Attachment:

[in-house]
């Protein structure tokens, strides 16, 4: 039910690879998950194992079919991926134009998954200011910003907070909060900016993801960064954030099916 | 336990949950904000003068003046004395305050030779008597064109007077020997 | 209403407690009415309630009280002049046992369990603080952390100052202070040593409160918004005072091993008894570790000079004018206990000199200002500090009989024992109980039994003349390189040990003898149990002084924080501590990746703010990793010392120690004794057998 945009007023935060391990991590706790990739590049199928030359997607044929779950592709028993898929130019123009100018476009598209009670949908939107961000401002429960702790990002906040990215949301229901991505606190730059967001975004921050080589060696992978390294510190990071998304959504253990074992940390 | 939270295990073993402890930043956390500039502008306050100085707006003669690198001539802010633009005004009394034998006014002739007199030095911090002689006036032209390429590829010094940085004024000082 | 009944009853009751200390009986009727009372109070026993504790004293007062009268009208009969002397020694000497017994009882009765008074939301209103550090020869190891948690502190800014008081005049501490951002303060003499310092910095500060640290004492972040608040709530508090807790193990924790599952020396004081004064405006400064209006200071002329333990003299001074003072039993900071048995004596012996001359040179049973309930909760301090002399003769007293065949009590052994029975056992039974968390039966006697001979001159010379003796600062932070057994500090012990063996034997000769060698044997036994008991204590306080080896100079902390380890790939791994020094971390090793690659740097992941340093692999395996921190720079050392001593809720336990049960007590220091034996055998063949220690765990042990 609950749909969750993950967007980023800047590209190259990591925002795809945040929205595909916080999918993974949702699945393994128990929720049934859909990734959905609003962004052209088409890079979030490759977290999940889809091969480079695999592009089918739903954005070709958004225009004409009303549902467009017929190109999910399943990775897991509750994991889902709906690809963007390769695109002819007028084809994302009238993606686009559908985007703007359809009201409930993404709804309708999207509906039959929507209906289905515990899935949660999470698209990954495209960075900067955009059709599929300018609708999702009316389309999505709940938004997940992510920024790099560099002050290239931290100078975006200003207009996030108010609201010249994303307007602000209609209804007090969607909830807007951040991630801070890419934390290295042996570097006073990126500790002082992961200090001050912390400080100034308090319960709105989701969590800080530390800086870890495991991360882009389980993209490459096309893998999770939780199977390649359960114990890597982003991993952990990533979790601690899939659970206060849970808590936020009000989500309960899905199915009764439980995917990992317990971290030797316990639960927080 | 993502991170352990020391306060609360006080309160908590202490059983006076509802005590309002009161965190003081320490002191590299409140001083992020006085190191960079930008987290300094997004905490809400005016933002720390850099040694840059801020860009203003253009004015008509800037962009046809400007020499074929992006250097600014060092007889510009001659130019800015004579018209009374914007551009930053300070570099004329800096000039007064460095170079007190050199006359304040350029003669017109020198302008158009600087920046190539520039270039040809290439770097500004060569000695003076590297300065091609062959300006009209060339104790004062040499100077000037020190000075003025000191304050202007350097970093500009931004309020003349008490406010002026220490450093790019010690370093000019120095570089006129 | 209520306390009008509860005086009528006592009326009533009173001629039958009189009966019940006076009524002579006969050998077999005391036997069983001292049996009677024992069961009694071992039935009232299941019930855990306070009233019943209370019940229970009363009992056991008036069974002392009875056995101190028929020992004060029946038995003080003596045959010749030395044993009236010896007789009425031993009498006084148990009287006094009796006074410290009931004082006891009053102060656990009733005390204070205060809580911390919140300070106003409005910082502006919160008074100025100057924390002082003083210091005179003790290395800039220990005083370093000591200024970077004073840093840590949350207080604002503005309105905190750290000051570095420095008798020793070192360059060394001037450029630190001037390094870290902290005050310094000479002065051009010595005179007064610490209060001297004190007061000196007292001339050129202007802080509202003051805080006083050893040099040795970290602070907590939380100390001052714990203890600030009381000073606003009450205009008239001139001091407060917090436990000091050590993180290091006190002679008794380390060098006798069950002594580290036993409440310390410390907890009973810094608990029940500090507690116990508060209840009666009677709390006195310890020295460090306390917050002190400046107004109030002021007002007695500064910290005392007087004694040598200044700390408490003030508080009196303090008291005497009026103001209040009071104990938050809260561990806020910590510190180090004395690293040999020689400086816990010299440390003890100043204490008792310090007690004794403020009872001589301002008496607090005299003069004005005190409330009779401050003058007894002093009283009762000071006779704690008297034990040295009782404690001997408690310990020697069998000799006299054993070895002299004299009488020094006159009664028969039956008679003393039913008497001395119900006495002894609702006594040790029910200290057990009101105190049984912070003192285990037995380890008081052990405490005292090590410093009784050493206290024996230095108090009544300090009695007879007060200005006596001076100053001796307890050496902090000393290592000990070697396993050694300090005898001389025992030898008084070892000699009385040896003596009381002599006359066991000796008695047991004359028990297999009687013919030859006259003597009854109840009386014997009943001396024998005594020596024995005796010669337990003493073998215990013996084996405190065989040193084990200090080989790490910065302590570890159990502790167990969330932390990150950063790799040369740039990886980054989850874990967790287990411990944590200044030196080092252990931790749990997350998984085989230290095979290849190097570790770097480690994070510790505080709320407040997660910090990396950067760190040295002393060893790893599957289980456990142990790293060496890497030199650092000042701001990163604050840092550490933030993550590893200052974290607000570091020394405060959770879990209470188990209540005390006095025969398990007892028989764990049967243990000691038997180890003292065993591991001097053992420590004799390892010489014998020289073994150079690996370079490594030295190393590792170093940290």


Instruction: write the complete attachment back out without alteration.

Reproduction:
[in-house]
């Protein structure tokens, strides 16, 4: 039910690879998950194992079919991926134009998954200011910003907070909060900016993801960064954030099916 | 336990949950904000003068003046004395305050030779008597064109007077020997 | 209403407690009415309630009280002049046992369990603080952390100052202070040593409160918004005072091993008894570790000079004018206990000199200002500090009989024992109980039994003349390189040990003898149990002084924080501590990746703010990793010392120690004794057998 945009007023935060391990991590706790990739590049199928030359997607044929779950592709028993898929130019123009100018476009598209009670949908939107961000401002429960702790990002906040990215949301229901991505606190730059967001975004921050080589060696992978390294510190990071998304959504253990074992940390 | 939270295990073993402890930043956390500039502008306050100085707006003669690198001539802010633009005004009394034998006014002739007199030095911090002689006036032209390429590829010094940085004024000082 | 009944009853009751200390009986009727009372109070026993504790004293007062009268009208009969002397020694000497017994009882009765008074939301209103550090020869190891948690502190800014008081005049501490951002303060003499310092910095500060640290004492972040608040709530508090807790193990924790599952020396004081004064405006400064209006200071002329333990003299001074003072039993900071048995004596012996001359040179049973309930909760301090002399003769007293065949009590052994029975056992039974968390039966006697001979001159010379003796600062932070057994500090012990063996034997000769060698044997036994008991204590306080080896100079902390380890790939791994020094971390090793690659740097992941340093692999395996921190720079050392001593809720336990049960007590220091034996055998063949220690765990042990 609950749909969750993950967007980023800047590209190259990591925002795809945040929205595909916080999918993974949702699945393994128990929720049934859909990734959905609003962004052209088409890079979030490759977290999940889809091969480079695999592009089918739903954005070709958004225009004409009303549902467009017929190109999910399943990775897991509750994991889902709906690809963007390769695109002819007028084809994302009238993606686009559908985007703007359809009201409930993404709804309708999207509906039959929507209906289905515990899935949660999470698209990954495209960075900067955009059709599929300018609708999702009316389309999505709940938004997940992510920024790099560099002050290239931290100078975006200003207009996030108010609201010249994303307007602000209609209804007090969607909830807007951040991630801070890419934390290295042996570097006073990126500790002082992961200090001050912390400080100034308090319960709105989701969590800080530390800086870890495991991360882009389980993209490459096309893998999770939780199977390649359960114990890597982003991993952990990533979790601690899939659970206060849970808590936020009000989500309960899905199915009764439980995917990992317990971290030797316990639960927080 | 993502991170352990020391306060609360006080309160908590202490059983006076509802005590309002009161965190003081320490002191590299409140001083992020006085190191960079930008987290300094997004905490809400005016933002720390850099040694840059801020860009203003253009004015008509800037962009046809400007020499074929992006250097600014060092007889510009001659130019800015004579018209009374914007551009930053300070570099004329800096000039007064460095170079007190050199006359304040350029003669017109020198302008158009600087920046190539520039270039040809290439770097500004060569000695003076590297300065091609062959300006009209060339104790004062040499100077000037020190000075003025000191304050202007350097970093500009931004309020003349008490406010002026220490450093790019010690370093000019120095570089006129 | 209520306390009008509860005086009528006592009326009533009173001629039958009189009966019940006076009524002579006969050998077999005391036997069983001292049996009677024992069961009694071992039935009232299941019930855990306070009233019943209370019940229970009363009992056991008036069974002392009875056995101190028929020992004060029946038995003080003596045959010749030395044993009236010896007789009425031993009498006084148990009287006094009796006074410290009931004082006891009053102060656990009733005390204070205060809580911390919140300070106003409005910082502006919160008074100025100057924390002082003083210091005179003790290395800039220990005083370093000591200024970077004073840093840590949350207080604002503005309105905190750290000051570095420095008798020793070192360059060394001037450029630190001037390094870290902290005050310094000479002065051009010595005179007064610490209060001297004190007061000196007292001339050129202007802080509202003051805080006083050893040099040795970290602070907590939380100390001052714990203890600030009381000073606003009450205009008239001139001091407060917090436990000091050590993180290091006190002679008794380390060098006798069950002594580290036993409440310390410390907890009973810094608990029940500090507690116990508060209840009666009677709390006195310890020295460090306390917050002190400046107004109030002021007002007695500064910290005392007087004694040598200044700390408490003030508080009196303090008291005497009026103001209040009071104990938050809260561990806020910590510190180090004395690293040999020689400086816990010299440390003890100043204490008792310090007690004794403020009872001589301002008496607090005299003069004005005190409330009779401050003058007894002093009283009762000071006779704690008297034990040295009782404690001997408690310990020697069998000799006299054993070895002299004299009488020094006159009664028969039956008679003393039913008497001395119900006495002894609702006594040790029910200290057990009101105190049984912070003192285990037995380890008081052990405490005292090590410093009784050493206290024996230095108090009544300090009695007879007060200005006596001076100053001796307890050496902090000393290592000990070697396993050694300090005898001389025992030898008084070892000699009385040896003596009381002599006359066991000796008695047991004359028990297999009687013919030859006259003597009854109840009386014997009943001396024998005594020596024995005796010669337990003493073998215990013996084996405190065989040193084990200090080989790490910065302590570890159990502790167990969330932390990150950063790799040369740039990886980054989850874990967790287990411990944590200044030196080092252990931790749990997350998984085989230290095979290849190097570790770097480690994070510790505080709320407040997660910090990396950067760190040295002393060893790893599957289980456990142990790293060496890497030199650092000042701001990163604050840092550490933030993550590893200052974290607000570091020394405060959770879990209470188990209540005390006095025969398990007892028989764990049967243990000691038997180890003292065993591991001097053992420590004799390892010489014998020289073994150079690996370079490594030295190393590792170093940290």